Meanwhile, ethanol remains little more than a boutique fuel in the United States. Although the U.S. is the world's second-largest ethanol maker, producing 3.4 billion gallons last year compared with around 4 billion gallons for Brazil, ethanol's main use is as a gasoline oxygenate to boost air quality rather than as a serious replacement for foreign oil. However, high gas prices have some farm belt legislators pushing Congress to mandate greater use of domestic corn-based ethanol in the nation's fuel supply to reduce oil consumption.

Virtually all cars sold in the U.S. since the early 1980s can run on gasoline containing as much as 10% ethanol. In addition, there are an estimated 5 million flex-fuel vehicles already on U.S. roads that can burn a mixture as high as 85% ethanol. But big logistical and political hurdles remain. Only a few hundred of the nation's approximately 169,000 retail gas stations are equipped to sell so-called E85 fuel. Nationwide distribution would require station owners to invest hundreds of millions of dollars in special tanks and pumps.

Although U.S. ethanol makers say they could easily double their output to meet any increase in demand, experts say that's still a drop in the bucket compared with the tens of billions of gallons that would be needed annually to displace meaningful amounts of oil. The U.S. industry is loath to give up tariffs that protect it from cheaper alcohol from Brazil.

Meanwhile, some environmentalists say feedstock such as grasses and municipal waste offer much more promise than corn. But huge investments in research are needed to get the costs down for this so-called cellulosic ethanol.

What most can agree on is that Brazil is an example of what might have been if America had seriously committed itself 30 years ago to renewable energy.

"If we would have spent one-hundredth of the money that we have spent to send tanks around the world to protect our oil supplies … we would already be using cellulosic ethanol," said Michael Bryan, chief executive of BBI International, a Colorado-based bio-fuels consulting company.

Although public support was crucial in getting Brazil's program up and running, the private sector is now driving growth with flex-fuel cars.

At Volkswagen's sprawling Anchieta plant near Sao Paulo, the gleaming Fox and Polo models inching down the assembly line look just like regular cars. The only immediate clue that they are revolutionizing the Brazilian auto market is the TotalFlex logos on their back windshields.

The company was the first to unveil dual-fuel vehicles in Brazil in March 2003. The technology has proven to be such a hit with consumers that in a little more than two years the company has shifted nearly 90% of its domestic production to flex-fuel capability.

"It was a big bang in the market," Volkswagen spokeswoman Junia Nogueira de Sa said.

Equipped with a single fuel system, these vehicles employ sensors that allow the engine to adjust to gasoline and alcohol in any combination. Flex-fuel vehicles don't cost any more than regular gasoline-powered models. The only visible difference under the hood is a tiny auxiliary fuel tank that holds a bit of gasoline to aid starting on cold days, a common problem with the old alcohol-only models.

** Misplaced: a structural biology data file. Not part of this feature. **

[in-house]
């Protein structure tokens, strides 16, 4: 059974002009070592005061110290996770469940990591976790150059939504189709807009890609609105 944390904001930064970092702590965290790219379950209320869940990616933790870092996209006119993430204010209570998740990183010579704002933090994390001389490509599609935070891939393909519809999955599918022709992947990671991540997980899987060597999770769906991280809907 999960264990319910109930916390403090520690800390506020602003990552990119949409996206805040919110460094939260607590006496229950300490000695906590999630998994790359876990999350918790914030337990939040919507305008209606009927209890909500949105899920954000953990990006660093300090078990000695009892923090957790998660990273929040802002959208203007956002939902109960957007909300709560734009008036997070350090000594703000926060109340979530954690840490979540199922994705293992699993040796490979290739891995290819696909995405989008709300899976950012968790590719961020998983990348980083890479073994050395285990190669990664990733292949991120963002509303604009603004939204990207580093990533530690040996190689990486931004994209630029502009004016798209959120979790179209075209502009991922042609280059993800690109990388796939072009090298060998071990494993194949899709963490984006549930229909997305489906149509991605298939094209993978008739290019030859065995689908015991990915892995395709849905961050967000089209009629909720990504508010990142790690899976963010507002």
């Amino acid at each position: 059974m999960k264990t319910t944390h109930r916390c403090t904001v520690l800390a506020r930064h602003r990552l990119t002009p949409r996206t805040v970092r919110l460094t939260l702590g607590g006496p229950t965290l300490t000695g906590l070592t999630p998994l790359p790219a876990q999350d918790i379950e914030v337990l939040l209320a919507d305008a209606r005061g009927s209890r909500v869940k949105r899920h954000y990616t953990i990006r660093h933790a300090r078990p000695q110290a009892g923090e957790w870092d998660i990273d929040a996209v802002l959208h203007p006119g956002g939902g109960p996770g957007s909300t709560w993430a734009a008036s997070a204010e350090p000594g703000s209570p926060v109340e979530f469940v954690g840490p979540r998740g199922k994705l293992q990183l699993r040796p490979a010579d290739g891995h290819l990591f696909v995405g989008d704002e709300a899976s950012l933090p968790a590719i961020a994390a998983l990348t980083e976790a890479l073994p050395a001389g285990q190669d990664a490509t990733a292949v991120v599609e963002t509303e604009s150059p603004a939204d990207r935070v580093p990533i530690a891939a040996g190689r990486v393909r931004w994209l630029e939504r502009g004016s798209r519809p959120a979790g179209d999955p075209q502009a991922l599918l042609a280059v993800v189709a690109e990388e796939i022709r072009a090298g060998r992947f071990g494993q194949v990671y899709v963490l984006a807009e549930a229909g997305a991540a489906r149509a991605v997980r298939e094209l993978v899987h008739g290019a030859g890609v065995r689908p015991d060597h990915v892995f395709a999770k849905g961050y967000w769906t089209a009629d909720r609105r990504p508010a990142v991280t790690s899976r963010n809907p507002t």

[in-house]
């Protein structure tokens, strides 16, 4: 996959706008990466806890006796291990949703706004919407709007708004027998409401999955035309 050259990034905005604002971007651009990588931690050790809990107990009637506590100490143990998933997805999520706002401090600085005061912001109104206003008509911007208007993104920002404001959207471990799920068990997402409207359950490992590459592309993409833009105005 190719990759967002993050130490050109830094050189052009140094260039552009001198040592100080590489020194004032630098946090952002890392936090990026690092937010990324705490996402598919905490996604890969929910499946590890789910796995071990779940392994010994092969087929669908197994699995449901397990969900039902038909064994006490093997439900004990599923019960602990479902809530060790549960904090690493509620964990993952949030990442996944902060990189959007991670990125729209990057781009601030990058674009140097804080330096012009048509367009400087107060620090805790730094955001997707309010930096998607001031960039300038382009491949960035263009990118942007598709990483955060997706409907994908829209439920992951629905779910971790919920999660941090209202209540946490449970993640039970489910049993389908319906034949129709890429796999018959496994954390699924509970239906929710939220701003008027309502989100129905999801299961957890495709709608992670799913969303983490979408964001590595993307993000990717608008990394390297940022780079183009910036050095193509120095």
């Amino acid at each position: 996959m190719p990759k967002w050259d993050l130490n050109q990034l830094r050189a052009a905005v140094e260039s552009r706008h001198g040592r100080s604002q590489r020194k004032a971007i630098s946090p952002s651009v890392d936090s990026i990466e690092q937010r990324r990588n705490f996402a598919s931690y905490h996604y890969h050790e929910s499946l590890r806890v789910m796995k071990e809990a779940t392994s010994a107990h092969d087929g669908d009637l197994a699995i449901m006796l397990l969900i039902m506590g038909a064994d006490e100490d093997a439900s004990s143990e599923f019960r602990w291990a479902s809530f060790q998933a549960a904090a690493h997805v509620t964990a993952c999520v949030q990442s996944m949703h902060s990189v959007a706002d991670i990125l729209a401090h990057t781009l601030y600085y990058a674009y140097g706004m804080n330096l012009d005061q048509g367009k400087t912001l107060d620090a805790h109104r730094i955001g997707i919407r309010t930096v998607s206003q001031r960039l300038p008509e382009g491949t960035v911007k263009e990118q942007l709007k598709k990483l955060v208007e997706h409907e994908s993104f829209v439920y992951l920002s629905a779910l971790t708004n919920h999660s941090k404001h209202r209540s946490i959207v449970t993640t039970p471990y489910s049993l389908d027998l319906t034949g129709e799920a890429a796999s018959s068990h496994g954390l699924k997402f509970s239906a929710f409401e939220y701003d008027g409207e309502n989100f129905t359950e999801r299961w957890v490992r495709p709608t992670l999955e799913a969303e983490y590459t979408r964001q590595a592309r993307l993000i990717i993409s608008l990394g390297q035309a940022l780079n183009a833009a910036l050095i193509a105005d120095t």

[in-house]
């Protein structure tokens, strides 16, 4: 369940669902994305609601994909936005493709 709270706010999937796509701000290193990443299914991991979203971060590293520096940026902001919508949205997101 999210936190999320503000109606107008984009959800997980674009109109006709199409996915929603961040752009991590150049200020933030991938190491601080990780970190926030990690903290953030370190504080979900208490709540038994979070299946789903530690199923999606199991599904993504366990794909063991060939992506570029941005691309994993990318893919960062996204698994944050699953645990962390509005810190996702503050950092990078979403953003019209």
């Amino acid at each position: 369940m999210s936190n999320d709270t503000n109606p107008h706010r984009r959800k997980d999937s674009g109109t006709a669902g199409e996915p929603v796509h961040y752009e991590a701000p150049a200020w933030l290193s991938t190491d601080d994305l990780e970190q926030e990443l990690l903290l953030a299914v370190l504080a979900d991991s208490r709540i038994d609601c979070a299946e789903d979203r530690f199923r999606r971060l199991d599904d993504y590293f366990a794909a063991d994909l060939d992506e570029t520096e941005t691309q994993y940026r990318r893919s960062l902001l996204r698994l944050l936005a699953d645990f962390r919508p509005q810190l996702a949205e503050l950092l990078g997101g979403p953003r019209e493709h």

Today, a half dozen carmakers, including General Motors Corp. and Ford Motor Co., offer dual-fuel versions of their vehicles in Brazil, and more are on the way. Consumers bought around 48,000 of the vehicles the first year they were available in 2003, representing about 4% of total car sales. That figure quickly jumped to 328,000 cars, or 22% of the total volume, in 2004, and last month nearly half of the new cars sold were flex vehicles. Analysts predict that dual-fuel technology will easily dominate the market within a few years.

Cars aren't the only things being powered by ethanol in Brazil. Small planes such as crop-dusters are converting to alcohol. And Brazil's electrical grid, which experienced a severe shortage in 2001 because of a drought in its vital hydroelectric sector, is getting a charge from sugar.

In contrast to U.S. corn-based ethanol, which requires substantial amounts of fossil fuel to plant, harvest and distill, Brazil's industry uses crushed sugar cane stalks known as bagasse to feed the steam boilers that power its mills and distilleries. The process is environmentally friendly and so efficient that these centers are generating more energy than they can use. Ethanol producers are supplying Brazil's grid with more than 600 megawatts of electricity. The near-term potential is at least 10 times that.

Near the city of Ribeirao Preto in northeastern Sao Paulo state, the harvest is underway in Brazil's richest sugar-cane-producing region. Trucks lumbering under mounds of fresh-cut cane creep into Jardest Sugar & Alcohol. The vast milling and distilling complex, owned by Brazilian sugar trading giant Crystalsev, will run 24 hours a day nonstop until the season ends in December. The air is fetid with char from the fires that are clearing the fields of debris and vermin in preparation for the arrival of teams of scythe-wielding cutters. A lush emerald sea of cane rolls toward the horizon in every direction.

And there is a lot more where that came from. Brazil has about 13.5 million acres planted with sugar cane. More than 200 million dormant acres lie ready to cultivate.

"Oil is running out. The world needs more clean, renewable fuel," Crystalsev executive Maurilio Biagi Filho said. "And we are going to be there to supply it."